According to the 2011 census, the population of Gurgaon has grown by about 73.9% between 2001 and 2011. The growth in job opportunities and housing facilities are the two main reasons for the increase in population of Gurgaon to about 8,70,539 (2011 statistics). Migration of workers from nearby districts and from the far reaches of the country has made Gurgaon witness a heterogeneous population. But is Gurgaon capable of accommodating this huge and burgeoning populace? A closer look unearths some very disconcerting facts.
Census reports reveal that the density of population in the district stands at about 1,241 persons per square kilometer. Growth in population brings with it the issue of housing and lodging. Between 2006 and 2011, over 35,353 new dwelling units have been constructed in Gurgaon, according to a popular survey. Between 2011 and 2014, the construction of over a lakh dwelling units have gotten underway. And yet, this is hardly enough looking at the explosive population. Students, young professionals, and job seekers often settle on paying guest (PG) accommodation facilities as the best solution to meet their lodging and boarding needs. It is also the only affordable option to many who have just started to earn their living.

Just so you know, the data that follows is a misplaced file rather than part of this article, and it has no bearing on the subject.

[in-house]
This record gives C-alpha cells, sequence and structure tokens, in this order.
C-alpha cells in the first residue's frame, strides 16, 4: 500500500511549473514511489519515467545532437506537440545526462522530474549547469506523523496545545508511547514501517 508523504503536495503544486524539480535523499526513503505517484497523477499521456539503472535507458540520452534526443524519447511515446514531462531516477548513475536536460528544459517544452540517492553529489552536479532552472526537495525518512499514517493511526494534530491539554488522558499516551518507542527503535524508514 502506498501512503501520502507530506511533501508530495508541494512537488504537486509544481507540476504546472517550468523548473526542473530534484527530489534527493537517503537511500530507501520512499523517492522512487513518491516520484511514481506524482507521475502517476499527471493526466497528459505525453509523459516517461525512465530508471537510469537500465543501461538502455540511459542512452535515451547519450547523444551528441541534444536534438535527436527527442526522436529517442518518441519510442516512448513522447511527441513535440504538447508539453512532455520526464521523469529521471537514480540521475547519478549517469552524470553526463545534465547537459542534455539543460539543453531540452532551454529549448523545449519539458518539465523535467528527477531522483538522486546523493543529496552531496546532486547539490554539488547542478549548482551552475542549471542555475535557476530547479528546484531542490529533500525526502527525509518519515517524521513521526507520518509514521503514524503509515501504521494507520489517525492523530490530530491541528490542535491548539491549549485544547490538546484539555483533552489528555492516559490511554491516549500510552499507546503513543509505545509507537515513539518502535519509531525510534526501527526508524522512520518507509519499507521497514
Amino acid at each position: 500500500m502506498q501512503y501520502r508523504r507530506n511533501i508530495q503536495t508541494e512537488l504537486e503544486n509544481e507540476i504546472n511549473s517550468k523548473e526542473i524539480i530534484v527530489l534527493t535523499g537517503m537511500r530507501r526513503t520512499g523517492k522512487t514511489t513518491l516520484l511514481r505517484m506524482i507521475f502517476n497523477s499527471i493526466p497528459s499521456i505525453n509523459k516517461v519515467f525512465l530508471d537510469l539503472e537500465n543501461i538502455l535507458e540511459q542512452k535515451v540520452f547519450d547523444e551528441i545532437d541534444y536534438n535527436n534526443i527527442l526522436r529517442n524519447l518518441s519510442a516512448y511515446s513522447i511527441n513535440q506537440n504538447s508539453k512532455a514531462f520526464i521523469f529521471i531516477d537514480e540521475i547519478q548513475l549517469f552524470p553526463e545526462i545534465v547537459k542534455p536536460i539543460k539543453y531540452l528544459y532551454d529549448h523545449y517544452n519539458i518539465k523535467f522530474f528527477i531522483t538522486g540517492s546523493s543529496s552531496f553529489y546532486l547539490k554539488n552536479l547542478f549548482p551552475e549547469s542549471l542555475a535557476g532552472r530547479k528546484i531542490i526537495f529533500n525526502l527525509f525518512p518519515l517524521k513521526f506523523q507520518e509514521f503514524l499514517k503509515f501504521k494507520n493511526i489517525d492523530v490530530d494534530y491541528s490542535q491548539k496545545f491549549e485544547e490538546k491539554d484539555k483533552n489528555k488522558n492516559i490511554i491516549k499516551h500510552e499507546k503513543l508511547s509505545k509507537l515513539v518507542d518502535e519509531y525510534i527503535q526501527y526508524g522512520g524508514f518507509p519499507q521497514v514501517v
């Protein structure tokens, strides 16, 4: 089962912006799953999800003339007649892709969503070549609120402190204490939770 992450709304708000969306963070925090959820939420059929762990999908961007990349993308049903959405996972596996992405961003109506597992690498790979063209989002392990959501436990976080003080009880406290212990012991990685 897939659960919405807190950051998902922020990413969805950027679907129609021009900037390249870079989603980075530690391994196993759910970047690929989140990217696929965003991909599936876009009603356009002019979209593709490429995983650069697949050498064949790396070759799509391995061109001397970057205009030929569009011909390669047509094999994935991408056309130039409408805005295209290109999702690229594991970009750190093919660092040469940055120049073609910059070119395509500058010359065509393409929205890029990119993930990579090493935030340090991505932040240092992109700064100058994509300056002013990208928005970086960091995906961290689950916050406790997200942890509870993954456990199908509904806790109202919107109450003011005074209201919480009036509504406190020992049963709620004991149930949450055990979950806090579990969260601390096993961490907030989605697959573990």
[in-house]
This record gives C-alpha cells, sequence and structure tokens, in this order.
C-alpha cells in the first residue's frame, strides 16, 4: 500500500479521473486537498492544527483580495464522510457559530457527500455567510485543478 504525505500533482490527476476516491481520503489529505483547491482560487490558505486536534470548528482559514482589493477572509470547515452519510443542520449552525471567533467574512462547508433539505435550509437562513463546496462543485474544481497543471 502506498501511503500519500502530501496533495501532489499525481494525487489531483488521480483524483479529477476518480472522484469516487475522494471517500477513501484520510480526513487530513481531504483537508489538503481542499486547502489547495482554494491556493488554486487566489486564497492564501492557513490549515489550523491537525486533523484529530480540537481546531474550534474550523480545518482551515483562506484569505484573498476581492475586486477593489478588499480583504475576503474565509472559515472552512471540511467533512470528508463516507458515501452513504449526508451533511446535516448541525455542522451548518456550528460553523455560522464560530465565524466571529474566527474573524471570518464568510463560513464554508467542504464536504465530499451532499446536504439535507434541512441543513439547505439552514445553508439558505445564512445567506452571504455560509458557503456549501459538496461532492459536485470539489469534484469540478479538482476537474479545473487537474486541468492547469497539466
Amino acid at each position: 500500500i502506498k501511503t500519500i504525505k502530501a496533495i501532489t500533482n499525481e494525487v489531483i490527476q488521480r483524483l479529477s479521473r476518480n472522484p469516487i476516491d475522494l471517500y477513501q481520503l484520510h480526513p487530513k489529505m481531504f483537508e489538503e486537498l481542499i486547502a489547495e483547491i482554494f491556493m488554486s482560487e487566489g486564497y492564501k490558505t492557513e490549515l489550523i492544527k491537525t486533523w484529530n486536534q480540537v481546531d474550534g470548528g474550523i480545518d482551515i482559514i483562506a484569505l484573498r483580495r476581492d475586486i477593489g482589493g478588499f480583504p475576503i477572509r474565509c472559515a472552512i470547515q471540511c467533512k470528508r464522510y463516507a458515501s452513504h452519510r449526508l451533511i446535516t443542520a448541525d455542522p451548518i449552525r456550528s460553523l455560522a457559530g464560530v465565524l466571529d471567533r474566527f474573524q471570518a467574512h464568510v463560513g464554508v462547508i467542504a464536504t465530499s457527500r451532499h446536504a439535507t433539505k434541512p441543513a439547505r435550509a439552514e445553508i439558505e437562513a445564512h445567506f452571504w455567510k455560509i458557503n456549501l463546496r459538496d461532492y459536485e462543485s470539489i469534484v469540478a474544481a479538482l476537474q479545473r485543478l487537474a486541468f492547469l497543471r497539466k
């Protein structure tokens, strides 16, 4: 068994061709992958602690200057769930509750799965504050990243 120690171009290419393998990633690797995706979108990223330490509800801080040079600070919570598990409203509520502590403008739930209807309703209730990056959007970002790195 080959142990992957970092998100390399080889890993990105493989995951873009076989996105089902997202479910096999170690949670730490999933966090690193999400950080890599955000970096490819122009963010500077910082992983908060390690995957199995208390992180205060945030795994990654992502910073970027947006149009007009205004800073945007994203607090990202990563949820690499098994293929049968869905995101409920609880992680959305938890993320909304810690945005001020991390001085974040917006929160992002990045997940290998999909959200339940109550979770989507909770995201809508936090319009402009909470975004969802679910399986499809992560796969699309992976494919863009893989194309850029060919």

Almost every house in the city, starting out from the luxurious condominiums to spacious bungalows, and from independent houses to apartments seems to be rented out - most of them partially sublet as PG accommodations. With renting out PGs becoming the most lucrative business in town, property owners have started to accommodate about 4 5 tenants per room defying all standards of hygiene and sanitation. There are separate PGs for girls and boys. PGs in the city's DLF colonies charge between INR 7,000 to 9,000 each month and in other PG hubs in sectors 31, 40, 41, 45, and 50, each tenant pays at least INR 4,000 each month. This may go up to about INR 20,000 depending upon the services provided.
In case of students, PG accommodations often take up to 9-10 tenants per room. An adequate solution to the concern is still nowhere in sight. Until the state and district administration pitch in and embark on construction of high quality hostels for the students and working populace of the city, the young migrants heading to the city with dreams of making a better life will continue to be exploited.
With the phenomenal growth in population, the city of Gurgaon has undergone frantic urbanisation. But the lack of planning has started to reflect as living standards have started to go down considerably. Forbes India highlighted the downsides of the city in its August 2012 feature - Gurgaon: How Not to Build a City. It is high time the state and city administration take a look at the basic concerns that come with managing a growing city such as Gurgaon.